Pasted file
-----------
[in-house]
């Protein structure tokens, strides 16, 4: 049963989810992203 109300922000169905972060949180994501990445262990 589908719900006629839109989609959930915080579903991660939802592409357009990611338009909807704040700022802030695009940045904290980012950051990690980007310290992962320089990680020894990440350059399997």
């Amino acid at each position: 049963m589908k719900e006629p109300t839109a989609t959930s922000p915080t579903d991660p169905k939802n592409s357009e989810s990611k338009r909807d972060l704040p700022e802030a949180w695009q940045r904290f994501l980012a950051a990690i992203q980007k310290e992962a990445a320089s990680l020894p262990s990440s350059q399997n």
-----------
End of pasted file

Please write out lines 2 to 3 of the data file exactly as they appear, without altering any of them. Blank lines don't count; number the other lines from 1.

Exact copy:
């Protein structure tokens, strides 16, 4: 049963989810992203 109300922000169905972060949180994501990445262990 589908719900006629839109989609959930915080579903991660939802592409357009990611338009909807704040700022802030695009940045904290980012950051990690980007310290992962320089990680020894990440350059399997």
């Amino acid at each position: 049963m589908k719900e006629p109300t839109a989609t959930s922000p915080t579903d991660p169905k939802n592409s357009e989810s990611k338009r909807d972060l704040p700022e802030a949180w695009q940045r904290f994501l980012a950051a990690i992203q980007k310290e992962a990445a320089s990680l020894p262990s990440s350059q399997n």